This paper simply contains a long list of teaching aids that are available for sale from various companies such as transparencies, audio tapes, film strips, slides, films, video tapes, course packages, and probability devices.
Describes the PMOSE/IKIRSCH document readability formula for documents. Main document components in which the formula was based; Graphic documents; Entry documents; Density of documents; Usefulness in measuring document complexity.
For many years the Royal Statistical Society has had an Ordinary Certificate in Statistics as a first qualification in statistics. In 2000 the three authors worked with colleagues from the National Statistical Office (NSO) in Malawi and from Chancellor College, University of Malawi, to develop a parallel course in Key Statistical Skills for clerks at the NSO. This course emphasizes the practical nature of statistics and develops skills in teamwork, communication and project work as well as including some extra statistical content in demographic and economic statistics. The first students took the courses in 2000/2001. The authors will report on the experience and the positive gains in tailoring courses for particular student needs.
Many students have difficulty seeing the conceptual 'link' between bivariate data displayed in a scatterplot and the statistical summary of the relationship, r. This article shows how to teach (and compute) r such that each datum's 'direct' and 'indirect' influences are made apparent and used in a new formula for calculating Pearson's r.
This paper describes a course that was developed to teach statistics to students majoring in Psychology and Politics. There were several interesting aspects to this course. Firstly each lecture contained between 550 and 800 students. Secondly those students were almost uniformly negatively disposed to Statistics prior to the beginning of the course. Thirdly we were required to provide an introduction to Statistics in just 12 lectures, each of 50 minutes duration. Constrained, we were forced to think deeply about what we want to provide to students in an Introductory Statistics course. Making use of simulations and the internet, we chose to emphasise concepts and critical thinking and supported these with examples which had direct relevance to our students. Restricted to 12 lectures, we learned to make optimum use of each lecture. Can a short course like this act as a useful pre-cursor to the standard Introductory Statistics course?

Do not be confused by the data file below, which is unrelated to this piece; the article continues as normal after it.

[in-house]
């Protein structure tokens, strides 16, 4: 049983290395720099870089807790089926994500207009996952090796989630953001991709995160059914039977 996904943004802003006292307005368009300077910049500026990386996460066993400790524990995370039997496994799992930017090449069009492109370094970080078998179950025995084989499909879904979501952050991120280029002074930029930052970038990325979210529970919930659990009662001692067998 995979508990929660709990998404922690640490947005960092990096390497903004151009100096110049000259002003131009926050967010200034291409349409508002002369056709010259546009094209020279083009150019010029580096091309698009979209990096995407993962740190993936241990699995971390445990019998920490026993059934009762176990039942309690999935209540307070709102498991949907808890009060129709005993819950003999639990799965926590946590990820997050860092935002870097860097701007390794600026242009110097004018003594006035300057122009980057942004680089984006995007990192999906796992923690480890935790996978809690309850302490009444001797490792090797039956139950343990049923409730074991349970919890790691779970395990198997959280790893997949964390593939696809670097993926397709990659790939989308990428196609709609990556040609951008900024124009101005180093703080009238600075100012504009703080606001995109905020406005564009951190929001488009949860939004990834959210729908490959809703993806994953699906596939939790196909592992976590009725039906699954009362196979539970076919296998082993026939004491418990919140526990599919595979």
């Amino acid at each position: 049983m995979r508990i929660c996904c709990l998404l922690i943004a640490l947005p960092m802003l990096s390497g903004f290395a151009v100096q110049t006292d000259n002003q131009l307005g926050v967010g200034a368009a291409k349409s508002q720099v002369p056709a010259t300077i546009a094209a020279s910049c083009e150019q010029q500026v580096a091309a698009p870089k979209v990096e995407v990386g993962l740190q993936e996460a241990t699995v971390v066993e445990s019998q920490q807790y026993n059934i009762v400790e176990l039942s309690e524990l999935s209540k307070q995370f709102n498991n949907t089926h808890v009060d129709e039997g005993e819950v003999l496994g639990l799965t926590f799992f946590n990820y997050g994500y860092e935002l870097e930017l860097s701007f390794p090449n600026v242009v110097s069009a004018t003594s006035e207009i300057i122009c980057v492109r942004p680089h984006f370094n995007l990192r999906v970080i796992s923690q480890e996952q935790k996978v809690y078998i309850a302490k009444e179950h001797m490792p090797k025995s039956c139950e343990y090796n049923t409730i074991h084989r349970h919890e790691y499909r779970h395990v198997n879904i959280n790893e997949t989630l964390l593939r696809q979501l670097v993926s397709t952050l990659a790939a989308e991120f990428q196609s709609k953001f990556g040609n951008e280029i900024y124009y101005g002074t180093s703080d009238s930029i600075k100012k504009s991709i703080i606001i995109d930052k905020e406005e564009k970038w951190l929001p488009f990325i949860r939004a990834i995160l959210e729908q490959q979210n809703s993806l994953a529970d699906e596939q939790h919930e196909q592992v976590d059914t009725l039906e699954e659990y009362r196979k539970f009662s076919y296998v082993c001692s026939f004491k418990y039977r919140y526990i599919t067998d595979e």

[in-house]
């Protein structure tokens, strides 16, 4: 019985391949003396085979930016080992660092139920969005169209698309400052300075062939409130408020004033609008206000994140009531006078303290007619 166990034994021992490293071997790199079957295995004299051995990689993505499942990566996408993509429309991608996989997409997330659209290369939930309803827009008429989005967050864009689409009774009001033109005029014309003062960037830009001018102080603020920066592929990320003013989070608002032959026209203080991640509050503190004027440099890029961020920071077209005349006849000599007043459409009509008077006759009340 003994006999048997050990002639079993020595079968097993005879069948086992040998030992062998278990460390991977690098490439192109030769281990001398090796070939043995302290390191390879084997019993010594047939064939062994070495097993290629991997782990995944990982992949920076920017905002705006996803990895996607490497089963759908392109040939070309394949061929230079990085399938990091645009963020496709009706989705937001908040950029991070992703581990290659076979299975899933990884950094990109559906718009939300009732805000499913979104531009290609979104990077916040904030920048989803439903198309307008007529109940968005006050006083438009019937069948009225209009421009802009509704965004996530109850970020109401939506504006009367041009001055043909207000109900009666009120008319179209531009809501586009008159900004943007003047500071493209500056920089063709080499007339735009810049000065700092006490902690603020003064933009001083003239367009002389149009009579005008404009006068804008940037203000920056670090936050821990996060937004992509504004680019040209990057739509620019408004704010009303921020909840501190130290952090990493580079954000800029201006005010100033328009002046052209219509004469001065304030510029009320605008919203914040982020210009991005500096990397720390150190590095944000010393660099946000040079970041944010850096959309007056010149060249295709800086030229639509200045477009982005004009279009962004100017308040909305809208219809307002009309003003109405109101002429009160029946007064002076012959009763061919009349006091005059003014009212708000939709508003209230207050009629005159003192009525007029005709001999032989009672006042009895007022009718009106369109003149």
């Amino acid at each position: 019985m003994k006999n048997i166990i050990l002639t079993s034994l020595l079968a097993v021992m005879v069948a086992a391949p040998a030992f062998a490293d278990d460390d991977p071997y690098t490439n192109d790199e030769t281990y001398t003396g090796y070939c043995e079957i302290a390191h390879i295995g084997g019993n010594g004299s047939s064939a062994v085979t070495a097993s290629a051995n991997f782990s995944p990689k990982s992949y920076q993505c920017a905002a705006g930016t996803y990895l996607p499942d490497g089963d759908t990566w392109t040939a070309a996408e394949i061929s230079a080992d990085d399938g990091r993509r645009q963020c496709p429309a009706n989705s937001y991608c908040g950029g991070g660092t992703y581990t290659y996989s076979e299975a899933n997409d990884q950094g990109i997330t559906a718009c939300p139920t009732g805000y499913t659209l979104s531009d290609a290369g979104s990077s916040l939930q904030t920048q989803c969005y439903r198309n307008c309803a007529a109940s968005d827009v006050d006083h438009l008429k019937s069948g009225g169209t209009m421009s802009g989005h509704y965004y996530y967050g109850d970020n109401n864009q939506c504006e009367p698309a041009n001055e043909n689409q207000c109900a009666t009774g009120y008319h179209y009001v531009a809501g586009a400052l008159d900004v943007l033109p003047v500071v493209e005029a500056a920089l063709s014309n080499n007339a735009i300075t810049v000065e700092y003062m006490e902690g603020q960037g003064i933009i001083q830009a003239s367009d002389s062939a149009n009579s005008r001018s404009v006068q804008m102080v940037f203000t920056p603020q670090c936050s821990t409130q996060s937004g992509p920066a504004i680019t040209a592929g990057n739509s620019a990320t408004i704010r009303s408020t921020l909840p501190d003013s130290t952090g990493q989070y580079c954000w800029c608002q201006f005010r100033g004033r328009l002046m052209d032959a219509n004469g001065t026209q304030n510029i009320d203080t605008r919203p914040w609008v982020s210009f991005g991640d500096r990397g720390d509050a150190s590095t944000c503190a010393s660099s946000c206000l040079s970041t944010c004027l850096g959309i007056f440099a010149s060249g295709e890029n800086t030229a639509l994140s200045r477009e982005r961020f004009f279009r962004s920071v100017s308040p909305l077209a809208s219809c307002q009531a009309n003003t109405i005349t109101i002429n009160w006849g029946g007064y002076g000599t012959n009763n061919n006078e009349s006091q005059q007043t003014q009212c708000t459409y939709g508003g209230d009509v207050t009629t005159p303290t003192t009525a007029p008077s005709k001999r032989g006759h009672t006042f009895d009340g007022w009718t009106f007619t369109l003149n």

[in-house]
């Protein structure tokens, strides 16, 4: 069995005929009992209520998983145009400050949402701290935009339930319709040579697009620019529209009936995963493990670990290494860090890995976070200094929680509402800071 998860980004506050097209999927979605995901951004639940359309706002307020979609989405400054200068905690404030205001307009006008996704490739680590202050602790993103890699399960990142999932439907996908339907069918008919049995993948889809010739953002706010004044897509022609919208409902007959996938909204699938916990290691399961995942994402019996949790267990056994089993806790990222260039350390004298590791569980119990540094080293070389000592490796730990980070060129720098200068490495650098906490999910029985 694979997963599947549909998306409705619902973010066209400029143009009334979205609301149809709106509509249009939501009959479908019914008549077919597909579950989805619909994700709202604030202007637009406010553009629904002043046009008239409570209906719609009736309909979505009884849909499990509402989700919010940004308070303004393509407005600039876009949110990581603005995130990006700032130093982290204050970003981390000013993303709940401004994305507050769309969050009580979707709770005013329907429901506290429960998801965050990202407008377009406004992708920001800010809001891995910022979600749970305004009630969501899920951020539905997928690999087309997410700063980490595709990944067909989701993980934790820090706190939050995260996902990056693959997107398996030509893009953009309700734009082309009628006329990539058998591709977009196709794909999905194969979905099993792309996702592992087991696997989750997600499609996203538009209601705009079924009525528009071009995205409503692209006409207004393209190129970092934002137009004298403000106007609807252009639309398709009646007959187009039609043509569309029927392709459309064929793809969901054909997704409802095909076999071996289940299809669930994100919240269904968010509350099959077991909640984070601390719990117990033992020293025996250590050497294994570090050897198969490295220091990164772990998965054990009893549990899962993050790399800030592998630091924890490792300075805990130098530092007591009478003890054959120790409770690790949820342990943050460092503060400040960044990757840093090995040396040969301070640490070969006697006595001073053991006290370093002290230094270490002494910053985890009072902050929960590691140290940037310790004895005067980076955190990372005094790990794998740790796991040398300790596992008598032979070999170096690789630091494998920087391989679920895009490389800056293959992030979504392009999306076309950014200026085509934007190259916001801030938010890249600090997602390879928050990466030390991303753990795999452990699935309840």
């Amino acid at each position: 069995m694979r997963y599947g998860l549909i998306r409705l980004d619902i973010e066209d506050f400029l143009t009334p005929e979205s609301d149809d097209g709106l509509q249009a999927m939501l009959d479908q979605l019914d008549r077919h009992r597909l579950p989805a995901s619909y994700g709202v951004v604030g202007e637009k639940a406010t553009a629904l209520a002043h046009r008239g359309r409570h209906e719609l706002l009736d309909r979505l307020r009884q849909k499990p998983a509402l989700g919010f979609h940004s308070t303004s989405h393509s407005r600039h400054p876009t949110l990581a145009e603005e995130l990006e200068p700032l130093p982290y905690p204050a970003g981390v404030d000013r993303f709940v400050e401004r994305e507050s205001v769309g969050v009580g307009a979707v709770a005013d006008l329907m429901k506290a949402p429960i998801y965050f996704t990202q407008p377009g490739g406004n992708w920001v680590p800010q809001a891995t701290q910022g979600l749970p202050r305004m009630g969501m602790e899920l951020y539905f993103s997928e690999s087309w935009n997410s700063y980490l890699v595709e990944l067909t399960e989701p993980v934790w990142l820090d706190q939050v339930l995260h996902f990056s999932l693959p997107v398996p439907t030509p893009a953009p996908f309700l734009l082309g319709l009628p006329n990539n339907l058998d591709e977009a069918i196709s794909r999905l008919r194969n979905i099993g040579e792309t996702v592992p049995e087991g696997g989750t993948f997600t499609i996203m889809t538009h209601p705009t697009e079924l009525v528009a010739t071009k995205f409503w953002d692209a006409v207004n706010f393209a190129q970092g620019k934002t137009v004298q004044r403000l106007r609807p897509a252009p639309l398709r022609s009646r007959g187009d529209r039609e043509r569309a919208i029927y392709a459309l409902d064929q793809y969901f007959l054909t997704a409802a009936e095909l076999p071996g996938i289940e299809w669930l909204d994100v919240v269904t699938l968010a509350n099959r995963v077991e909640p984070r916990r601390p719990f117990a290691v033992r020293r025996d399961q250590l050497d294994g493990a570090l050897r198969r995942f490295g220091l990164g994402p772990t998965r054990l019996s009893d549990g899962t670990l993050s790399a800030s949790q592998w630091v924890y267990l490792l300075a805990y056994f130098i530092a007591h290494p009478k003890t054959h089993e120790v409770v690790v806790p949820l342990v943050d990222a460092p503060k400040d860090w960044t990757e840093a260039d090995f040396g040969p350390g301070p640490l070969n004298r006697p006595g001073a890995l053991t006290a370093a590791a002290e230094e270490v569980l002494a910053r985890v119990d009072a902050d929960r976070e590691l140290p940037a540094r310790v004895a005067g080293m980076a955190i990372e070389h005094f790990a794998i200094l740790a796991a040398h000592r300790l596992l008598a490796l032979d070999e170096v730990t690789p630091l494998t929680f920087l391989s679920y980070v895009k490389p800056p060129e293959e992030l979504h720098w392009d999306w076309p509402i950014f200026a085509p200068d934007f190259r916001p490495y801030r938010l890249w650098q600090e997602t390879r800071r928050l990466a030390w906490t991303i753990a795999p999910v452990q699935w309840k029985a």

Confidence interval estimation is a fundamental technique in statistical inference.<br><br>Margin of error is used to delimit the error in estimation. Dispelling misinterpretations<br><br>that teachers and students give to these terms is important. In this note, we give examples<br><br>of the confusion that can arise in regard to confidence interval estimation and margin of<br><br>error
Formal calculations often do not yield insight into "how your model solves your problem". A strategy in connection to the birthday problem is discussed that does give intuitive orientation. Furthermore some situations do not seem "stochastical" at first sight but can be structured by stochastical models. Even in these models do not fit the situation you can get sensible results from that models. The birthday problem is shown to be a problem of that type.
Many elementary statistics textbooks recommend the sign test as an alternative to the t-test when the normality assumption is violated. This recommendation is not always warranted, as we demonstrate by extending previous studies of the effects of skewness, kurtosis, and shifting of the location parameter on the size and power of the t- and sign tests for the one-sample case. For skewed populations our simulations reveal that the power of the t-test can actually be higher than that of the t-test for a normal parent population when the location parameter is shifted in the opposite direction of the skewness of population. In that same instance, the power of the t-test is also significantly greater than that of the sign test. Furthermore, our simulations reveal that for low-kurtosis populations the power of the t-test is again greater than that of the sign test.
This paper addresses the problem of generating a large number of data sets for classes of students that exhibit certain characteristics but which are sufficiently different to minimize the possibility of plagiarism. A number of R functions are provided to perform the production of the data and the answers to the relevant data.
The CAUSE Research Group is supported in part by a member initiative grant from the American Statistical Association’s Section on Statistics and Data Science Education
The CAUSE Research Group is supported in part by a member initiative grant from the American Statistical Association’s Section on Statistics and Data Science Education